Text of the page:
UPDATE: The next “Campus Climate” discussion, featuring Ray Garrido from Kitsap Immigrant Assistance Center, will be 10 a.m. and 1 p.m. May 24 at the Olympic College Bremerton campus. The discussion will focus on immigration policy and how it affects the campus community.
BREMERTON — Olympic College is revisiting its “Campus Climate” series this year discussing social issues that affect the college community.
The most recent installment was April 25, when Chuck Tanner visited the Bremerton campus and led a talk titled “White Nationalism or Justice for All?”
Tanner is an advisory board member and researcher for the Institute for Research and Education, a racial and social-justice think tank dedicated to defending democracy and human rights, according to an OC press release on the discussion.
Cheryl Nuñez, OC vice president for equity and inclusion, said the series “helps equip students, faculty and staff for the work of creating an inclusive working and living and learning environment in which everybody can succeed.”
“In the past, we’ve … talked about how to serve transgender members of our community and hosted folks from the Council on American-Islamic Relations,” Nuñez said.
“Chuck Tanner’s discussion about white nationalism was really part of that programming emphasis. What do we need to know to create a safe, welcoming and thriving campus community?”
The series is called “Campus Climate Discussions Series” because of the “campus climate” term coined by researchers, which refers “to the psychological and behavioral climate as comprised of feelings of welcomeness and belonging, perceptions of institutional commitment to diversity and the success of all students,” Nuñez said.
The next talk in the series, she said, will be about immigration policy and reform, and the implications for the local community. She expects it will be scheduled for the end of May, but nothing is yet finalized. The leader of that discussion will be Ray Garrido, legal services director for Kitsap Immigrant Assistance Center.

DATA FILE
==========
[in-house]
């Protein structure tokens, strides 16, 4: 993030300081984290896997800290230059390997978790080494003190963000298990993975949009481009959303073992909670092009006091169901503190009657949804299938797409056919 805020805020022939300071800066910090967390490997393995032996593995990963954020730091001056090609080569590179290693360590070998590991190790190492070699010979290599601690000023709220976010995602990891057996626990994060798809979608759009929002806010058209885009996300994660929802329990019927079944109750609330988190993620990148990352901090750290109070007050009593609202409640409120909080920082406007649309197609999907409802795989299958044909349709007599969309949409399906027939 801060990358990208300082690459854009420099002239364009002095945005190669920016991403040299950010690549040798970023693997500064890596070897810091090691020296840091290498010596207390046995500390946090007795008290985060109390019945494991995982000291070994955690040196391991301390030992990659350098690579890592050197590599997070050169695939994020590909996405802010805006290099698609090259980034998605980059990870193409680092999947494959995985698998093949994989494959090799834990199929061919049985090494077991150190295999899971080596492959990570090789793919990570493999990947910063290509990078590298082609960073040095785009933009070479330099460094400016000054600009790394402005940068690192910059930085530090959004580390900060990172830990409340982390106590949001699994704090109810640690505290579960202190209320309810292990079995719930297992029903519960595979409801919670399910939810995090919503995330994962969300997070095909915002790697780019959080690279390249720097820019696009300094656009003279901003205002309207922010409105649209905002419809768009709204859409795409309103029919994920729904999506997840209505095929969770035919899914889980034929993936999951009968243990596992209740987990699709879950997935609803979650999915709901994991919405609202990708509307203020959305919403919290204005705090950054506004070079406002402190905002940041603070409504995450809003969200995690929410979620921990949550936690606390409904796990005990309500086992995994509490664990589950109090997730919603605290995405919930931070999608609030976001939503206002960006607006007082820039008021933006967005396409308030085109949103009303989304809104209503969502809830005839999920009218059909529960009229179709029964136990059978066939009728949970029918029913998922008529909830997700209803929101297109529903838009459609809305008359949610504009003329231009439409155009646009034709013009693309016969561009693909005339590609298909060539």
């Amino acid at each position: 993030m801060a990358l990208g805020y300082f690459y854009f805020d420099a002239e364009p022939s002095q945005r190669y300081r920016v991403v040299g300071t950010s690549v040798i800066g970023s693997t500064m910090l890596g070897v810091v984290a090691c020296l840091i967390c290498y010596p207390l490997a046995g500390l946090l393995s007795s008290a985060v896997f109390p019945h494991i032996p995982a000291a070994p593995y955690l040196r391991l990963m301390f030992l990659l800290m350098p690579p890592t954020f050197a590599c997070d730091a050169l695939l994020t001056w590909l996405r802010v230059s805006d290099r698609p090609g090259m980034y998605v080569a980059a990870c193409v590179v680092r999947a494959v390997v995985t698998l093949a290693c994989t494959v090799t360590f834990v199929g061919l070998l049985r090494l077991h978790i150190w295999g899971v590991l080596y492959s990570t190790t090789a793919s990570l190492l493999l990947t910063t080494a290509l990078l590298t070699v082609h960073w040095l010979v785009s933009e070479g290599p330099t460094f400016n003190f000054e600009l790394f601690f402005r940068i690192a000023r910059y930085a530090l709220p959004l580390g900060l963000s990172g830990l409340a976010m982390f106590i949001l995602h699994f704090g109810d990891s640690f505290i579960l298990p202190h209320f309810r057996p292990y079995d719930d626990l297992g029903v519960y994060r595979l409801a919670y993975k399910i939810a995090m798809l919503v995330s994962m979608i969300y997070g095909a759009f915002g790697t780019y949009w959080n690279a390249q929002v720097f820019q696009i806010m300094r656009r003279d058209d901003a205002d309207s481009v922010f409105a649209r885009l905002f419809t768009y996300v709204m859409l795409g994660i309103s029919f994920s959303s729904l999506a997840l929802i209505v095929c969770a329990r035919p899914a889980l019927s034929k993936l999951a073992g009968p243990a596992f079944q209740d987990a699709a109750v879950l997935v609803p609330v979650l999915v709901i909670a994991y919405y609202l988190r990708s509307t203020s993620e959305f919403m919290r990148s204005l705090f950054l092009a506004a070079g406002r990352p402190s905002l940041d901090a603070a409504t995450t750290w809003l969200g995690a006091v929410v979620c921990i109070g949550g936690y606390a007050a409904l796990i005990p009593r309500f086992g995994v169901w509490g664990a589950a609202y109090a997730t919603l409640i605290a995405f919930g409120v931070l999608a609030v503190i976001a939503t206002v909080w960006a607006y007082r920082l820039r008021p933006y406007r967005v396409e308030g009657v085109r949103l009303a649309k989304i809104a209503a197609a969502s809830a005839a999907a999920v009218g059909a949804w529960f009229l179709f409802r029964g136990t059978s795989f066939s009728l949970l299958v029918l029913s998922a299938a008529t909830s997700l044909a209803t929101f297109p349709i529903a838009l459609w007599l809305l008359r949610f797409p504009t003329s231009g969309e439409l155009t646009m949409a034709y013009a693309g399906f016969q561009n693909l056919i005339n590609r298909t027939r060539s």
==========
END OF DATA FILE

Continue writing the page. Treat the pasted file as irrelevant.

“Immigration policy is changing so quickly, and folks here at the college have a lot of questions about the implications for people in our community,” Nuñez said.
Future installments are intended, but nothing is planned regarding dates or topics yet. Nuñez said they may even revisit discussions held in the past, since they’re still relevant topics today.
OC has held other equity- and inclusion-based events, including 2017’s Equity and Excellence series featuring speakers Angela Davis and Barbara Ransby. Nuñez said there will be future installments in that series of discussions as well.
“The diversity of the people who are here, apart from our policy and practices, is a domain in which we really seek to foster some of these positive outcomes that are correlated with workplace engagement and productivity and … learning and student success,” Nuñez said.
While the Equity and Excellence series is designed to invite community members into the discussion, Nuñez said the campus climate discussions are more informal, held on the Bremerton campus at different times to ensure as many people as possible, from students to faculty to staff, can participate. People from the OC Shelton and Poulsbo campuses are also able to participate via teleconferencing.
“One of the things I think could be emphasized [is that] in order to create a thriving college community, there is so much to know about who we are and what factors influence our success,” Nuñez said. “It’s about more than just something that’s going to happen in the classroom. It’s really about being attentive to the fact that there are so many different climates depending on who you are because we are such a diverse community.”
To learn more, visit www.olympic.edu and search for “Equity and Inclusion.”
— Michelle Beahm is the online editor for the Kitsap News Group. She can be reached at firstname.lastname@example.org.